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Residential cracked basement wall

Residential cracked basement wall

Residential cracked basement wall

Summer is coming and a lot of houses are being sold. I have been doing my solo practice for a year and my name is getting passed around. I also get good hits on the google map. Now sellers/buyers/realtors are contacting me. It is usually cracks on foundation and they want me to basically inspect and write a letter and say the foundation is good as is. Usually the house inspector saw horizontal cracks and put "consult a structural engineer" on their report. How do you guys usually do it? Just say no? I have no idea what reinforcement is in the wall. My guess, usually it was caused by a poor drainage. I can't just write a letter and say it is good? Too much liability for a small fee. Making them dig up the wall and put perforated pipe seems not doable because it wont daylight anywhere. Patching the crack with epoxy does not solve the problem of why the wall cracked the first time. Dig up the wall the install a counterfort? What do you guys usually do?

RE: Residential cracked basement wall

Without getting into the concrete basement question, regarding real estate transactions these have been largely a waste of my time. Most people have never hired a engineer and think they are going to get a letter for a couple hundred bucks and then they can go buy/sell the building. But I actually read the fine print in my liability insurance, and they prohibited any engineering work directly related to a real estate transaction. Which is pretty easy to figure out why, homeowners inherit lots of problems with new houses, and going after the sellers is difficult, but suing the engineer who said "Yeah it is fine" is a lot easier.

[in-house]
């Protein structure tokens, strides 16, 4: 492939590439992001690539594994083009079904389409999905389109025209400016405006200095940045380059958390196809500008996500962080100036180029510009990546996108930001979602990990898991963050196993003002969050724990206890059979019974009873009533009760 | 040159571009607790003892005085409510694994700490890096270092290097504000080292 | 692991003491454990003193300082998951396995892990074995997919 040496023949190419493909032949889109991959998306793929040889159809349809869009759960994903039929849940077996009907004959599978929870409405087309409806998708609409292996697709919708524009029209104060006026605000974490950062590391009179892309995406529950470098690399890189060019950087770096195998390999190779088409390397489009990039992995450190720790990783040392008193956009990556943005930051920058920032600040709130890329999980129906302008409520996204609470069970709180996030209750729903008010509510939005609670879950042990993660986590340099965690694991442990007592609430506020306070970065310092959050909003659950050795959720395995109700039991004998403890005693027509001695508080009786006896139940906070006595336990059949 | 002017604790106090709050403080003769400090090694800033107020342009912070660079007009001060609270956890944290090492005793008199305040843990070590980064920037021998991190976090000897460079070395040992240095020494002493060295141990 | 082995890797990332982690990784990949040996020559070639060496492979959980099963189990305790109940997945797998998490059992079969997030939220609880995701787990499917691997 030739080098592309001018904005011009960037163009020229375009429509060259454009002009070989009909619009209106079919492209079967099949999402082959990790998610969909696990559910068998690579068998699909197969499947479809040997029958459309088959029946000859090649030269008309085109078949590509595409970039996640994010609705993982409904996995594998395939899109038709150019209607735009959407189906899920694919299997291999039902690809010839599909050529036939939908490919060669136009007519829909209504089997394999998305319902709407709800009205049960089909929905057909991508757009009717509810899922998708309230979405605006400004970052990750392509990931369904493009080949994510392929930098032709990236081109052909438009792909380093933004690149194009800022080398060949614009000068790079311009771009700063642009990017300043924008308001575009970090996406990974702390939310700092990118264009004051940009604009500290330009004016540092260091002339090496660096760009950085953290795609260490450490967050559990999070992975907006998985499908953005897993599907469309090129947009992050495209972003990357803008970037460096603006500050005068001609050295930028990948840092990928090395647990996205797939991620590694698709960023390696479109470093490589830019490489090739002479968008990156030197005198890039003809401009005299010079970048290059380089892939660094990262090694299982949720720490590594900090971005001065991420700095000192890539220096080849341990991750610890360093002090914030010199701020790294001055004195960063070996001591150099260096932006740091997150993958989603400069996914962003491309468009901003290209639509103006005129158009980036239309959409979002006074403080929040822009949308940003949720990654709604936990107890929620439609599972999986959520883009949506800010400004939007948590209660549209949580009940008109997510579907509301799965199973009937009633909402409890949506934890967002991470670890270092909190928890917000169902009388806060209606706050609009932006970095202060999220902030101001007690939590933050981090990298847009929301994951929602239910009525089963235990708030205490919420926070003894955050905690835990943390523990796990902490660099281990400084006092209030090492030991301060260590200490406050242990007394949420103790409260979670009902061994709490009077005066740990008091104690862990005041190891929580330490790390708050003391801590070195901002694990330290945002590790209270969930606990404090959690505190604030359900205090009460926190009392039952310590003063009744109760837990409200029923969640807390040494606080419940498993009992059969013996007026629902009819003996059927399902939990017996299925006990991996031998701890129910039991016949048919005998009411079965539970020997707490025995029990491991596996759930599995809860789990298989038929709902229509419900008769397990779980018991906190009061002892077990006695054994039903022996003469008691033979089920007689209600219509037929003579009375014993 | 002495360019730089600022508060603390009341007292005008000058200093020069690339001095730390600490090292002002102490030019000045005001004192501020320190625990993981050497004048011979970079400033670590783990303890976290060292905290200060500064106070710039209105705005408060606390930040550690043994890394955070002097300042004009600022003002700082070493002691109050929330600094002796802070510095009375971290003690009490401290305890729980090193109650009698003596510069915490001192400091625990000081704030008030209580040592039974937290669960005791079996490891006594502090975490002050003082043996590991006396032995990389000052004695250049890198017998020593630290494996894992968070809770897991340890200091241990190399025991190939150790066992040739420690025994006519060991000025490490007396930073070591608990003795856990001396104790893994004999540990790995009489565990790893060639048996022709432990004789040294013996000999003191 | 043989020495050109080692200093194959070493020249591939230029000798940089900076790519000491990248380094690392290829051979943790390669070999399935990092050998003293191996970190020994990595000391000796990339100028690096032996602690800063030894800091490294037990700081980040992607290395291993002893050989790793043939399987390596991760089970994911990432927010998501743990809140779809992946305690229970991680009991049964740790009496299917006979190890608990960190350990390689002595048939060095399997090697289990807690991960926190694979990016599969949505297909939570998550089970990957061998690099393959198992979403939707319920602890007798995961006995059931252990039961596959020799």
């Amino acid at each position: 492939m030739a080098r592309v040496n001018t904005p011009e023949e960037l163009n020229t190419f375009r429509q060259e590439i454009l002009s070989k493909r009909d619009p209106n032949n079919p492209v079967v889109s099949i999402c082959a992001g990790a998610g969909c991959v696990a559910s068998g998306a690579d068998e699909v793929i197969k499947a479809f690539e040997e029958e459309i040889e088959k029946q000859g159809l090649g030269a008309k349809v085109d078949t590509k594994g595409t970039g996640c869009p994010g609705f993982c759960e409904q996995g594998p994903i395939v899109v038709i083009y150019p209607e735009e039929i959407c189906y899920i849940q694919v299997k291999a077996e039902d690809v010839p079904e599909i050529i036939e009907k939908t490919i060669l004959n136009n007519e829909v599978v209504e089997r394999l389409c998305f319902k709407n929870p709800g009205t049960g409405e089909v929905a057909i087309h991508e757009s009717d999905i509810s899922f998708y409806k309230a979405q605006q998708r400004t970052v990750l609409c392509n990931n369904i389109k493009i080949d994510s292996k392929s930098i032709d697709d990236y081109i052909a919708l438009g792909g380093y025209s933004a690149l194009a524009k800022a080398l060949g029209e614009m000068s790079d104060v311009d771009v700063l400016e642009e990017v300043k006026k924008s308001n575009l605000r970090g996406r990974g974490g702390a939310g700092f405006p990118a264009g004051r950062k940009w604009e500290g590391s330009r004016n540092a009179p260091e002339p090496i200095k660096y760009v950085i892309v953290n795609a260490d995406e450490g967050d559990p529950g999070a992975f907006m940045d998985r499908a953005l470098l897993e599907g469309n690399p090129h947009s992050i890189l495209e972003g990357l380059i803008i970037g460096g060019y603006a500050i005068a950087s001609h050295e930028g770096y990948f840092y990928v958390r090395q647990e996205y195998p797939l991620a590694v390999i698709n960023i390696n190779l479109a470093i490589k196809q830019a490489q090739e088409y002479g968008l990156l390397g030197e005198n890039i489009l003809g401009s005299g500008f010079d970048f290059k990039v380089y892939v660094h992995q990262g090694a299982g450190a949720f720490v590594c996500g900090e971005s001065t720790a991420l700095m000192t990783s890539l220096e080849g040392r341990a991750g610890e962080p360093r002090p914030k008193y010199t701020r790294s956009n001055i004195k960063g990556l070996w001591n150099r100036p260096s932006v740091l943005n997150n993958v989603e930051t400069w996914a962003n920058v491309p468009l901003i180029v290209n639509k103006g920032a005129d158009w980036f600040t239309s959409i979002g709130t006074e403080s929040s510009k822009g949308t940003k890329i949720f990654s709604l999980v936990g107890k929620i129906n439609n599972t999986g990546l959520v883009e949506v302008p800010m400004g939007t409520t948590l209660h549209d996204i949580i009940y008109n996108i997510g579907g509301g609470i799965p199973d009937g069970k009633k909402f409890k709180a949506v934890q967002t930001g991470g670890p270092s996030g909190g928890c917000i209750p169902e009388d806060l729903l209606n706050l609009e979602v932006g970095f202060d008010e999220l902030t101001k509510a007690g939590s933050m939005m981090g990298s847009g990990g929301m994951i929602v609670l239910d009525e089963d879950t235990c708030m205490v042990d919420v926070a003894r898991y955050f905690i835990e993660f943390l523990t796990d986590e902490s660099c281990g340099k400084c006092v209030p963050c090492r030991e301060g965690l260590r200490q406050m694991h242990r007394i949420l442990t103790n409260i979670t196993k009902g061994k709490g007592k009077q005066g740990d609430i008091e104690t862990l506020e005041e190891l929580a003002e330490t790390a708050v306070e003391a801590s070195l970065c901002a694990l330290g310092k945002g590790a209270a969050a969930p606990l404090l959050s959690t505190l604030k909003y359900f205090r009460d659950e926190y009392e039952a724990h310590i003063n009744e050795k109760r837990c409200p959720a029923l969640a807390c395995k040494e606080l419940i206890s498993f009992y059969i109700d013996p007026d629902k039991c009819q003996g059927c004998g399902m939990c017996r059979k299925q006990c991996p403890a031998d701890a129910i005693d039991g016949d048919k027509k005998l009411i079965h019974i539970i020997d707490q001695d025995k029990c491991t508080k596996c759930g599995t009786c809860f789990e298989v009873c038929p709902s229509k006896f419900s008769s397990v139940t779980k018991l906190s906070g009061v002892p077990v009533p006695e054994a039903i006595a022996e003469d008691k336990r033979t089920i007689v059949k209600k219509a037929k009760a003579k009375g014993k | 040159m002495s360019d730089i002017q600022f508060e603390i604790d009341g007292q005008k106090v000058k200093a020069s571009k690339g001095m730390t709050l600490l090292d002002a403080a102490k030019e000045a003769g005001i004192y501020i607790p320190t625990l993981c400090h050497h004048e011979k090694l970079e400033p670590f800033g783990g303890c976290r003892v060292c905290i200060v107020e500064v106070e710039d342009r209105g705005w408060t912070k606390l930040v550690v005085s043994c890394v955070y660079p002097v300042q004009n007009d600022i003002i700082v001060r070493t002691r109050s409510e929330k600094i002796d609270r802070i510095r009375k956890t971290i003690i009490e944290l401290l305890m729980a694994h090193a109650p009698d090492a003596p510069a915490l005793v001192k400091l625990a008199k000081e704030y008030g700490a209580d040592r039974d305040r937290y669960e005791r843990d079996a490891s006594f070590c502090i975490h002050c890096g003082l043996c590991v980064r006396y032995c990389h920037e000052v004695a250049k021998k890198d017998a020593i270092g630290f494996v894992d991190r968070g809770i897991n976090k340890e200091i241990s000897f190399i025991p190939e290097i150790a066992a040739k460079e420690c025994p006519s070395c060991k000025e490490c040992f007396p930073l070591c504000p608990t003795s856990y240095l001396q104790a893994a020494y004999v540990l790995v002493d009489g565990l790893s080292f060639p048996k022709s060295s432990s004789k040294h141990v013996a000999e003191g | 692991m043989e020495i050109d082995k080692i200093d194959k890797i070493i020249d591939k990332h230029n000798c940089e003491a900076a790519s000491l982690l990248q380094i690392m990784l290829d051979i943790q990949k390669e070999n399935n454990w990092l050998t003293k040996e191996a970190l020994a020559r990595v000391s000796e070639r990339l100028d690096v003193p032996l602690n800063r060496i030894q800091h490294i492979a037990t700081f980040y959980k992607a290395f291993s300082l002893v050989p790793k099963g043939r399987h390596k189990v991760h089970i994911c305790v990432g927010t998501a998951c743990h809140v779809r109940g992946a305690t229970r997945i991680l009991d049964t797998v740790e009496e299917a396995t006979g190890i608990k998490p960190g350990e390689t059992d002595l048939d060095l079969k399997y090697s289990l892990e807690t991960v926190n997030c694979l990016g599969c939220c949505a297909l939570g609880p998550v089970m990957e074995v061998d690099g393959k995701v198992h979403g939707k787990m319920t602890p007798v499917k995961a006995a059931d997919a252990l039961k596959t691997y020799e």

But if this is an area of business you want to pursue, my advice would be to make sure you are covered for liaiblity. Have a good signed contract with lien language, where if you don't get paid you can tie up the property. Find a good local GPR company, don't do any assuming. Be very up front on the costs of all this when they first contact you, or you will be wasting your time a LOT in my experience.

RE: Residential cracked basement wall

I did a lot of these my first year - they kept the lights on and food on the table while I built up my client list with architects. I don't do them anymore. Fees are low, and as a2mfk mentioned liability can be a lot higher. They need you there now, because closing is tomorrow (or this afternoon!) and you have zero time to consider or determine if additional testing or invasive work is needed. You just have to give an answer. And you want how much?

Some people love these. And they can be fun if you have enough time and fee. It's similar to forensics...all about solving a structural puzzle. And not a code puzzle. It's a what-is-the-structure-actually-doing puzzle. Those can be incredibly educational and give good insights into design decisions and building your judgment. I'm glad I did them. I don't want to do them again.

RE: Residential cracked basement wall

phamENG, do you ever feel comfortable and say it is good as is without doing any additional work?

RE: Residential cracked basement wall